Monday, February 5, 2018

IEEE November/December Issue, Blog, and SE Radio Summary

The November/December Issue of IEEE Software, voted unanimously as best software magazine ever, is chock full of healthy goodness after a cheerful, yet gluttonous, holiday! This issue features numerous articles on building smart, context-aware healthcare systems. Along with articles on healthcare, this issue also features articles on other hot software topics including requirements engineering, agile development, and blockchain-based systems. Special in this issue is an article providing highlights from ICSE 2017.

As I mentioned, the feature topic of this issue of IEEE Software is smart and context-aware systems, with a focus on healthcare systems. This issue features the following articles on this topic:


In "The Elusiveness of Smart Healthcare," IEEE Software Editor in Chief Diomidis Spinellis speaks on his experiences with healthcare technology. Based on his experiences, he outlines challenges that lie ahead and should be considered when building smart healthcare systems.  Potential challenges aside,  a subset of article related to the feature topic showcase recent advances in building smart, context-aware healthcare software solutions. 

The authors of "In the Pursuit of Hygge Software" discuss how we can, and should, improve hygge in pervasive technologies, such as the ones often used in healthcare. For those who don't know (like me), hygge is a Danish and Norwegian word that essentially means feeling connected to others. The authors suggest that we can improve hygge by helping people find other people, places, and information that could help through their situation and propose a hygge-enabled software architecture. Similarly, in "Crowd-Based Ambient Assisted Living to Monitor the Elderly's Health Outdoors," the authors discuss how we can build healthcare systems that can help monitor the elderly's health when they're outdoors. Unlike existing technologies, however, their SafeNeighborhood approach uses crowdsourced information to improve inferences made by contextual and sensor data.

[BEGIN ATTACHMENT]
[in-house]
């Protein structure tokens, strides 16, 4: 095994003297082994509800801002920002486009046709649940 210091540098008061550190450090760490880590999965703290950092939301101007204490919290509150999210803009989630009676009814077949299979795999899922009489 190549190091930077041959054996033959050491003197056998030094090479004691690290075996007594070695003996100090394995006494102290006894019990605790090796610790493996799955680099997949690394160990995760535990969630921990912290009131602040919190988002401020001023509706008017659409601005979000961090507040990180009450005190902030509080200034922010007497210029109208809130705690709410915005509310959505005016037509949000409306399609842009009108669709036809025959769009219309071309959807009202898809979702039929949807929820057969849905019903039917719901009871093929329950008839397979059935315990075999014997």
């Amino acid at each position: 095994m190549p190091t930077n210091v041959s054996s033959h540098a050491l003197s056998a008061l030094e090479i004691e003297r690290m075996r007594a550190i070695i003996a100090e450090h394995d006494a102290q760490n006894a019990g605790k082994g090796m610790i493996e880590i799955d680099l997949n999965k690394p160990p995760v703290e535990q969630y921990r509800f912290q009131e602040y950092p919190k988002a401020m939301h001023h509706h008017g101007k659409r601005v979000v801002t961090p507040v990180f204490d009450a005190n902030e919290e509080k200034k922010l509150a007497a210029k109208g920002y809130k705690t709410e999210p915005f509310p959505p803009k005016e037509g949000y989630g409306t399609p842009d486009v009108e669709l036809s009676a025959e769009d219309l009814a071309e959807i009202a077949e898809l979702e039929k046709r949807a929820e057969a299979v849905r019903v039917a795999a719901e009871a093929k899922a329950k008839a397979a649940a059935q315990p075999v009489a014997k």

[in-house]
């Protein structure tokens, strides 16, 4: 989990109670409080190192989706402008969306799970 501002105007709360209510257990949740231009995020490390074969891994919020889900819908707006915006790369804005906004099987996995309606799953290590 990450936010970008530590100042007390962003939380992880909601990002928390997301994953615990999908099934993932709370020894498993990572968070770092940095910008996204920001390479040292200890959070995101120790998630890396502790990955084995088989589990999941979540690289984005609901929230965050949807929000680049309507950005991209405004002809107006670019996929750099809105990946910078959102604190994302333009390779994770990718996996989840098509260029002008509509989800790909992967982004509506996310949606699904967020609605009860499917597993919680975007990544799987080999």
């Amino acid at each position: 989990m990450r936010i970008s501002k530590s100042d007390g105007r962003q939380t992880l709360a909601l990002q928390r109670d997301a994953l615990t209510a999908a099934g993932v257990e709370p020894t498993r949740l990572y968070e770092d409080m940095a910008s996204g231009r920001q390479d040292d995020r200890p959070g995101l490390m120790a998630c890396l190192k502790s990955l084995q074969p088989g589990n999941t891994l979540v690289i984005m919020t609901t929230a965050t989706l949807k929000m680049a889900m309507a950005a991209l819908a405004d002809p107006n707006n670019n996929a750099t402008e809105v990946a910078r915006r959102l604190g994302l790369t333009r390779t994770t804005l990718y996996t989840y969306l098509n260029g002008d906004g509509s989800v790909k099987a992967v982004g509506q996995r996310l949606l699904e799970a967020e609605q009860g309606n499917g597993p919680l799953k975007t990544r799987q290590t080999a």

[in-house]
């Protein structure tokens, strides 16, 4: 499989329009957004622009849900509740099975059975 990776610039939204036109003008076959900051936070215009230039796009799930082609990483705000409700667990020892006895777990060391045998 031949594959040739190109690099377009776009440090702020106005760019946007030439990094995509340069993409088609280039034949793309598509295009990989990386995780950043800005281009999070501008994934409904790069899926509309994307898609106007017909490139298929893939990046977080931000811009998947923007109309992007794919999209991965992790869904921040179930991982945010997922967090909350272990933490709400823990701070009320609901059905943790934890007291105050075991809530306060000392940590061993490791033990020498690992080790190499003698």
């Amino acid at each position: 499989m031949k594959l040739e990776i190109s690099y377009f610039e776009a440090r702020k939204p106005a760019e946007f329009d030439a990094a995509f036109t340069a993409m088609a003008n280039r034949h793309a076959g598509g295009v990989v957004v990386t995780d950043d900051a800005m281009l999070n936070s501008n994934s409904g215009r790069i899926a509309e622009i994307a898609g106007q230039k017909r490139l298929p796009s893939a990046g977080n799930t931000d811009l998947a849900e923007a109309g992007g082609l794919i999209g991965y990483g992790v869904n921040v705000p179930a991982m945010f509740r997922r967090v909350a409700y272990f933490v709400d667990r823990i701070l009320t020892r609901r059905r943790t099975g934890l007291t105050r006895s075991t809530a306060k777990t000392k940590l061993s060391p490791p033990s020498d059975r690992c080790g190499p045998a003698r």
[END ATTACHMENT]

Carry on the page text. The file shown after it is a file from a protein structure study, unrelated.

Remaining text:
Some articles focused on the general idea of building context-aware systems, particularly on handling variability in context-aware systems.
Common amongst these articles is the idea of modeling context-variability and using these models to identify and deal with problems at run-time, without human intervention.
If you have any interest in understanding or improving smart healthcare systems, this issue is especially for you!

IEEE Software Blog

As usual, one feature item on the IEEE Software Blog is a summary of the IEEE Software September/October issue. If you're behind, make sure you check it out!

The past couple of months haven't seen too many new blog posts, but featured a mix of articles showcasing small and large scale research efforts. One article discusses an initiative called Naming the Pain in Requirements Engineering (NaPiRE). This initiative came together to conduct a global study on requirements engineering in industry with the goal of building a holistic theory on industry practices, trends, and problems.
The other articles in this issue discuss technical research. If you're conducting or interested in research related to StackOverflow, there's an article on asking good technical questions that might catch your attention. Also of interest to those who take interest in eye tracking studies (which are becoming more frequent in the SE research community), one article explores using eye tracking to automate traceability link recovery. 

SE Radio

Same hosts, new (hot) topics. 
Got a secret you need to keep? Want to learn how to manage your secret? There's an episode for that.
There are also episodes that can help with understanding and managing people, more specifically how IT architectures transform and adapt and how to hire and retain DevOps engineers.
Other episodes focused on understanding various aspects of the software we build. IEEE Software editor in chief Diomidis Spinellis step in to talk tools, practices and other topics relevant to performance optimization. Other topics discussed included how we as software engineers can improve our "security stature" and how Internet of Things (IoT) applications are built and used.